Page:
• The Rapture (Pre-trib) epipháneia: We believe the Lord Jesus will appear before the tribulation to rescue His body- the church- which is our blessed hope. [2] The following verses provide additional proof texts for a pre trib rapture. Attempting to view any of them from a post tribulation setting dismantles the argument before it begins. My comments are included in [brackets].

    That thou keep this commandment without spot, unrebukeable, until the appearing of our Lord Jesus Christ (1 Timothy 6:14). [If this is post trib, keeping commands would only be part of a Christian’s duty along with earning a living, buying and selling, and protecting themselves from martyrdom, which Paul never mentions anywhere]

    Henceforth there is laid up for me a crown of righteousness, which the Lord, the righteous judge, shall give me at that day: and not to me only, but unto all them also that love his appearing. (2 Timothy 4:8) [If this appearing is post tribulation, who in their right mind wouldn’t love it and long for it?]

    Looking for that blessed hope, and the glorious appearing of the great God and our Saviour Jesus Christ; (Titus 2:13; cp 1 John 3:2-3) [If this is post trib, we wouldn’t be looking for Christ until the appearance of Antichrist, the mark of the Beast, and 7 years of chaos and catastrophes in the Middle East and specifically in Jerusalem]

The Revelation (Post-Trib) epipháneia: I charge thee therefore before God, and the Lord Jesus Christ, who shall judge the quick and the dead at his appearing and his kingdom; (2 Timothy 4:1). [Regarding 2 Timothy 4:1, the Believer’s Bible Commentary by Dr. William MacDonald provides this: “In this verse, the Lord Jesus is spoken of as the One who will judge the living and the dead at His appearing and His kingdom. The English word “at” might suggest that when the Savior returns to earth to set up His kingdom, there will be a general resurrection and a general judgment. But in the original the Greek word kata literally means “according to” or “in accordance with”. Christ’s appearing and His kingdom are presented by Paul as motives for faithful service. The believer’s service will be rewarded at the Judgment Seat of Christ, but these rewards will be manifested at Christ’s appearing and His kingdom. For instance, those who have been faithful will rule over ten cities -Luk_19:17]. Other Revelation verses to study: (Isa. 66:15-18; Zech. 14:1-4; 2 Thess. 2:8; Rev. 19:11-21)

Second: there is a Jewish problem

PMI Bible Study Methodology includes an important rule of Bible interpretation: Israel and the church are NOT the same. Israel exists from prophecy; the church from the revelation of the mystery the prophets didn’t receive. From the “law of first mention” we learn the coming tribulation- as an eschatological doctrine- is for Israel (Deut. 4:30), and every reference studied in context from that point onward follows that progressive path through the OT, past the Olivet Discourse (Matt. 24) and into the Revelation (Rev. 7:14). Our reference here to “the tribulation” is predicated upon the doctrinal teaching that there is a coming 7 year period (Dan. 9:24-27) whereby God will punish the world while preparing and purifying Israel for the return of Christ to set up the promised Davidic Covenant Kingdom (2 Sam. 7:16) for 1000 years in Jerusalem (Isa. 52; Hos. 3; Zech. 12; Rev. 20:1-7). The tribulation/great tribulation occurs in conjunction with the day of the Lord (Isa. 2:12; 13:6-9; 34:8; Joel 2; 1 Thess. 5:2; 2 Pet. 3:10), a time of trouble (Dan. 12:1), and the time of Jacob’s trouble (Jer. 30:7); and Jacob is Israel (Gen 32:28). It will include the worldwide worship of Satan through his incarnated son Antichrist who will require a full allegiance to his Beast kingdom by receiving a mark in the right hand or forehead permitting them to buy or sell (Rev. 13:16).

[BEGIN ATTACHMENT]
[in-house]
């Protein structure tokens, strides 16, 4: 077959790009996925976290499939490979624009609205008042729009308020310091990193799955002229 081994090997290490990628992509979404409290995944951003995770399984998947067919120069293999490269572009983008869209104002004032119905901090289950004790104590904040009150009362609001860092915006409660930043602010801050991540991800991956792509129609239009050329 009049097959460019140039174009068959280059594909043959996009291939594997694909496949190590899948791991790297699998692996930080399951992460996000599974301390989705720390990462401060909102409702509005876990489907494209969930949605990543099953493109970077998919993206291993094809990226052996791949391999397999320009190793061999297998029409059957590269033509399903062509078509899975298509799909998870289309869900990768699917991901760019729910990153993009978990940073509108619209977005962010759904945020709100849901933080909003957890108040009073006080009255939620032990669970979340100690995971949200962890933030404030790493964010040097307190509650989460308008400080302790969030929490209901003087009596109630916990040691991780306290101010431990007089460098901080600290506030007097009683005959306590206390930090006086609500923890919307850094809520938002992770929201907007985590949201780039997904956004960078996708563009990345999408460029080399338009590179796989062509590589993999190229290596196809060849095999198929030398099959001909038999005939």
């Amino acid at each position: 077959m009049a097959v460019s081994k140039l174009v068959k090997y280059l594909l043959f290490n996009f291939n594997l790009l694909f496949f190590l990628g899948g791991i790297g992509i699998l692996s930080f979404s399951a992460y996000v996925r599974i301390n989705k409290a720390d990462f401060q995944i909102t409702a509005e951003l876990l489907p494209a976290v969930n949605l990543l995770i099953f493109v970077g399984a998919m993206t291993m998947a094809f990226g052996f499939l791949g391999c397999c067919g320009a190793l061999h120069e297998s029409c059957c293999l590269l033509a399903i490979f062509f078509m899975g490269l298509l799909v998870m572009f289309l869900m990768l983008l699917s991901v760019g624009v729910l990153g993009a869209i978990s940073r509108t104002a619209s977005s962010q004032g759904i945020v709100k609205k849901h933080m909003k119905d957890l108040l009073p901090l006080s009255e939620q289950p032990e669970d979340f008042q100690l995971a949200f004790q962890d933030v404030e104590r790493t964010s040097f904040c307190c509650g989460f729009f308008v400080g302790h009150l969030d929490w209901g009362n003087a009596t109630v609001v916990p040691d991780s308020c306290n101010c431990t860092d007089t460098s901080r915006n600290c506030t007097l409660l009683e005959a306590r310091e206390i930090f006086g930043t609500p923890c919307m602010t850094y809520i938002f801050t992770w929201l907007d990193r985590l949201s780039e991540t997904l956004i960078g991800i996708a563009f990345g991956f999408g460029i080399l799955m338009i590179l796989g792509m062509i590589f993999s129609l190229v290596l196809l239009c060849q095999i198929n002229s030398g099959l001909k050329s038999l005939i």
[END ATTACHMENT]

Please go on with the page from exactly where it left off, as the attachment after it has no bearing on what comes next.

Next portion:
As stated, the entire scope of the tribulation is punishment for sin and preparation for the Kingdom. This is the period Christ outlined in the Olivet Discourse (Matt. 24-25; Mark 13; Luke 21) and that is described in Revelation 6-19 as yet future. While there is ample Biblical support for the pre-trib Rapture of the church- created in mystery (Rom. 16:25; Eph. 3:3) that will disappear in a mystery (1 Cor. 15:51), there isn’t a verse anywhere in the Bible clearly placing the church here during any part of Daniel’s seventieth week (the tribulation period) without redefining and reassigning words clearly attributable to Israel (elect- cp Isa. 45:4 w/Matt. 24:22; saint- cp Dan. 7:18-27 w/Rev. 13:7). Therefore, since the church is not implicated in the time of Jacob’s trouble (Jer. 30:7), Paul could not have meant that the blessed hope would be the post-trib Revelation where Christ comes to set up His Kingdom.

Third: there is a Pauline problem

Consigning the church to the tribulation is completely out of character for Paul who continually expressed the element of imminence in the return of the Lord Jesus (see 1 Cor. 1:7; Phil 3:20; 1 Thess. 1:10; 2 Thess. 3:5; Titus 2:13). If he meant the blessed hope to be post trib, he did so completely out of sync with all of his other writings. Therefore we conclude the only support for placing the church here for any portion of the time of Jacob’s trouble (Jer. 30:7) is agenda driven speculation and not in any manner Pauline.

Fourth: there is a Contextual problem